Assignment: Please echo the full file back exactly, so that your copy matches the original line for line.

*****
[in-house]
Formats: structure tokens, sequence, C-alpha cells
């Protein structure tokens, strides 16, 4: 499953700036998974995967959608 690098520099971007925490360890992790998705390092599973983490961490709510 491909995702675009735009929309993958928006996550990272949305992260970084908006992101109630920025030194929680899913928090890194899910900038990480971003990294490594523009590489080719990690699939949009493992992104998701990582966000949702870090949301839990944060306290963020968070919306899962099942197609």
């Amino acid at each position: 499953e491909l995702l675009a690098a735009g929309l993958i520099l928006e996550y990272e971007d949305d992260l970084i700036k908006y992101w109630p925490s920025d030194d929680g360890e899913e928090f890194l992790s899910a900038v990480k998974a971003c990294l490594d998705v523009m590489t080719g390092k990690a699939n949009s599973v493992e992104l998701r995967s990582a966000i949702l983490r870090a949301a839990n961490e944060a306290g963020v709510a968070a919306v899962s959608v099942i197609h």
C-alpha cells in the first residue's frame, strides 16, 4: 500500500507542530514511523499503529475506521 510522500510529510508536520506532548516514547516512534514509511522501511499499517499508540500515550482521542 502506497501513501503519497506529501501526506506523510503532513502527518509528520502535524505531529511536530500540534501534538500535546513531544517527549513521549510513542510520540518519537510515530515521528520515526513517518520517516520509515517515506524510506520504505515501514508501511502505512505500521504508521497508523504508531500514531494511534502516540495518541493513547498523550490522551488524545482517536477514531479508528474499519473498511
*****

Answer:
[in-house]
Formats: structure tokens, sequence, C-alpha cells
């Protein structure tokens, strides 16, 4: 499953700036998974995967959608 690098520099971007925490360890992790998705390092599973983490961490709510 491909995702675009735009929309993958928006996550990272949305992260970084908006992101109630920025030194929680899913928090890194899910900038990480971003990294490594523009590489080719990690699939949009493992992104998701990582966000949702870090949301839990944060306290963020968070919306899962099942197609």
């Amino acid at each position: 499953e491909l995702l675009a690098a735009g929309l993958i520099l928006e996550y990272e971007d949305d992260l970084i700036k908006y992101w109630p925490s920025d030194d929680g360890e899913e928090f890194l992790s899910a900038v990480k998974a971003c990294l490594d998705v523009m590489t080719g390092k990690a699939n949009s599973v493992e992104l998701r995967s990582a966000i949702l983490r870090a949301a839990n961490e944060a306290g963020v709510a968070a919306v899962s959608v099942i197609h």
C-alpha cells in the first residue's frame, strides 16, 4: 500500500507542530514511523499503529475506521 510522500510529510508536520506532548516514547516512534514509511522501511499499517499508540500515550482521542 502506497501513501503519497506529501501526506506523510503532513502527518509528520502535524505531529511536530500540534501534538500535546513531544517527549513521549510513542510520540518519537510515530515521528520515526513517518520517516520509515517515506524510506520504505515501514508501511502505512505500521504508521497508523504508531500514531494511534502516540495518541493513547498523550490522551488524545482517536477514531479508528474499519473498511